CCSO investigating report of perjury by constable candidate

Published 5:12 pm Thursday, January 4, 2018

Investigators of the Carter County Sheriff’s Office are conducting an investigation into whether or not a county resident committed perjury when he signed an affidavit claiming he had not been convicted of a felony as part of the candidate qualification process to run for constable.

Carter County Sheriff Dexter Lunceford confirmed his office is investigating a report that Roy Coffey committed perjury on his candidate paperwork after the matter was referred to them by the District Attorney’s Office.

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According to police reports, CCSO Capt. Jeff Markland began the investigation on Dec. 28 after the Sheriff’s Office received a letter from Assistant District Attorney Ryan Curtis regarding Coffey. Markland said the letter from Curtis said the District Attorney’s Office had been informed Coffey has a felony conviction out of North Carolina. In the letter, Curtis said he had spoken with the District Attorney’s Office in Avery County, N.C., and had confirmed that Coffey has a felony conviction from that jurisdiction.

Under state law, individuals convicted of a felony cannot serve as a constable. During the candidate qualification process, those seeking to run for constable must sign an affidavit confirming the state-mandated requirements for the office, including stating that they have never been convicted of a felony in any state or federal court.

According to records from the Carter County Election Commission, on Dec. 18, 2017, Roy A. Coffey, age 67, of 120 Old Highway 19E, Roan Mountain, picked up paperwork to run for constable in Carter County’s second district, which includes the Roan Mountain and Tiger Valley precincts. As part of the paperwork process, Coffey signed his affidavit for election to the office of constable declaring he had never been convicted of a felony.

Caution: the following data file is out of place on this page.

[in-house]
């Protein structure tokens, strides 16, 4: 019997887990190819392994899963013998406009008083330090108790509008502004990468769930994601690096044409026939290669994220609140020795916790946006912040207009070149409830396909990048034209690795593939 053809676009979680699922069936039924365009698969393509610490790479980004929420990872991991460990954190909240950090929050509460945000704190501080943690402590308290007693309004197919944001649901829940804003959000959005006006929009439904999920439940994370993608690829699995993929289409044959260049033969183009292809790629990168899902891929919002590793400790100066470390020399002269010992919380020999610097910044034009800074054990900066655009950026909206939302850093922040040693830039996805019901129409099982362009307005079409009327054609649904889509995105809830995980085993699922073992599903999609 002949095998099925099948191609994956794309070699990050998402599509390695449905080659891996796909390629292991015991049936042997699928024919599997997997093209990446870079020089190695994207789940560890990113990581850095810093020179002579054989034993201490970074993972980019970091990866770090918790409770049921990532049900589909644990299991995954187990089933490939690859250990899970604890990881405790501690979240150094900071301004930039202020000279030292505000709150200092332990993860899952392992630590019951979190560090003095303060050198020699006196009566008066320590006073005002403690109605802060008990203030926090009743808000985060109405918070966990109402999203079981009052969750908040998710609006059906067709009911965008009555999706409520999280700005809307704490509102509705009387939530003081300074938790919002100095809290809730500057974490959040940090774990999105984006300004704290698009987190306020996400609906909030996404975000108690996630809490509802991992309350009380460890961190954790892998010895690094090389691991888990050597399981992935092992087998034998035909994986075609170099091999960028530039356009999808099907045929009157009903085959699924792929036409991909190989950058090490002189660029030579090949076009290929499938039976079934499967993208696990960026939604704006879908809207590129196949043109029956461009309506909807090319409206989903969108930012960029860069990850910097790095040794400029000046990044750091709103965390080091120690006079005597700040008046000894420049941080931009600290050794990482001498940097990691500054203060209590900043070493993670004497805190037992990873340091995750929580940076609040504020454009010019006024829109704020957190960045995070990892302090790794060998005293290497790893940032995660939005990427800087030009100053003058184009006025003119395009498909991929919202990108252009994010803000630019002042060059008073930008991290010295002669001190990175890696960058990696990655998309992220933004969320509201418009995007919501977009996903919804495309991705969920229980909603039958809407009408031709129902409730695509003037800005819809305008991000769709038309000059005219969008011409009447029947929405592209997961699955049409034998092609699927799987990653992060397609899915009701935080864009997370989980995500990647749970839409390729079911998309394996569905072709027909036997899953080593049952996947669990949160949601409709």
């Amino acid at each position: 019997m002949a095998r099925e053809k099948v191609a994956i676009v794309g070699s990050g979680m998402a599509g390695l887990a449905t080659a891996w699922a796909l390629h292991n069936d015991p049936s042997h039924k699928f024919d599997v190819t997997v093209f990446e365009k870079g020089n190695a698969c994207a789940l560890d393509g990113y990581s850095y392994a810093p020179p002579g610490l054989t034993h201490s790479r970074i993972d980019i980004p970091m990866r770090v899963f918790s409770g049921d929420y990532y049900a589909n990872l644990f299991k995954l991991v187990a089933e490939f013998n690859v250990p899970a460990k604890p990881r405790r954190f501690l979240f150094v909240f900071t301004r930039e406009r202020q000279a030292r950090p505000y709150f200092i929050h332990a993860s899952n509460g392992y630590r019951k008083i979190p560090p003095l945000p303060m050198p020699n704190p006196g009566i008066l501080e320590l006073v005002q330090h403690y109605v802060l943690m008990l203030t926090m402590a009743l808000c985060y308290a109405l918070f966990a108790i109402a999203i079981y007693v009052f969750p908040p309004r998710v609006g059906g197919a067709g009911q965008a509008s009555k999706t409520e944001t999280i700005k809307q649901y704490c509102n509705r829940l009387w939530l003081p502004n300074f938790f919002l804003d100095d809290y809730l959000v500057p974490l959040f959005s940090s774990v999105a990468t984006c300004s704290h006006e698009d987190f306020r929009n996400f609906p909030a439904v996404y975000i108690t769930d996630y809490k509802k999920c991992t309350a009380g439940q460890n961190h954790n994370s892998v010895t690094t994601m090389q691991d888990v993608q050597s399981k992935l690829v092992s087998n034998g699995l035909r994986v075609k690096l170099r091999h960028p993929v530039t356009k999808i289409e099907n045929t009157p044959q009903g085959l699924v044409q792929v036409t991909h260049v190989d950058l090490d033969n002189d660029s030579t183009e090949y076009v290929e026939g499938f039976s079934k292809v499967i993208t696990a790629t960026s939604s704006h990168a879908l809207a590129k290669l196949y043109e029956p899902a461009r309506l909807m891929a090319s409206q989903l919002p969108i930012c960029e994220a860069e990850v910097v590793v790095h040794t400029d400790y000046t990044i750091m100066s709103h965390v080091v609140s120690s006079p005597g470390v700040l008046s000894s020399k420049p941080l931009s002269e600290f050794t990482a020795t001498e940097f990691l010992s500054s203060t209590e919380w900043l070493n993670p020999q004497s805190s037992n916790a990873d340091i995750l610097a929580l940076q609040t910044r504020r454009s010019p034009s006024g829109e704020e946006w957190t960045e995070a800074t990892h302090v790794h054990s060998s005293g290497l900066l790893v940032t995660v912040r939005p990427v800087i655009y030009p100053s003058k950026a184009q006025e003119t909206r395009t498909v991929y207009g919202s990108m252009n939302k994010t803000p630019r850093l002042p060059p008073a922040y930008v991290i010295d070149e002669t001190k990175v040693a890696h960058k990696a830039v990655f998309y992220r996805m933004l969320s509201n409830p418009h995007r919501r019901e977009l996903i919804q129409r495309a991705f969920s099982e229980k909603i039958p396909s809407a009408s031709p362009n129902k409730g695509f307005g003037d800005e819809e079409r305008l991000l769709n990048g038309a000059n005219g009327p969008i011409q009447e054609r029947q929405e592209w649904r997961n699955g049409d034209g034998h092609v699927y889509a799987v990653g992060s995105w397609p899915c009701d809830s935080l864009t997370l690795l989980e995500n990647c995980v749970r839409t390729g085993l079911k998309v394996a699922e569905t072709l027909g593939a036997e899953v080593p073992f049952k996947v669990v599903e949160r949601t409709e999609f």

Lunceford said his office is currently working to determine if Coffey has, in fact, been convicted of a felony offense.

“We ran his criminal history and there are some things there, but we are waiting on the court documents and records,” Lunceford told the Elizabethton Star. “We’ve got to get those documents to either confirm or dispute the allegations.”

Once his office has completed the investigation, Lunceford said he will forward their findings to the District Attorney’s Office for their review, and they will decide whether or not charges will be pursued against Coffey.

The Elizabethton Star obtained public records from the North Carolina Department of Public Safety’s offender information registry showing that a Roy A. Coffey with the same date of birth listed on Coffey’s candidate paperwork has prior felony convictions in North Carolina. According to those records, Roy A. Coffey was convicted of a felony offense on June 1, 1989, and received a split confinement sentence ordering him to serve six months in jail followed by a period of probation. The records also indicate Roy A. Coffey was convicted a different felony offense on March 15, 1973, and as a result of that conviction served a prison sentence with the North Carolina Department of Corrections. According to the records, his release date on that conviction was November 30, 1977.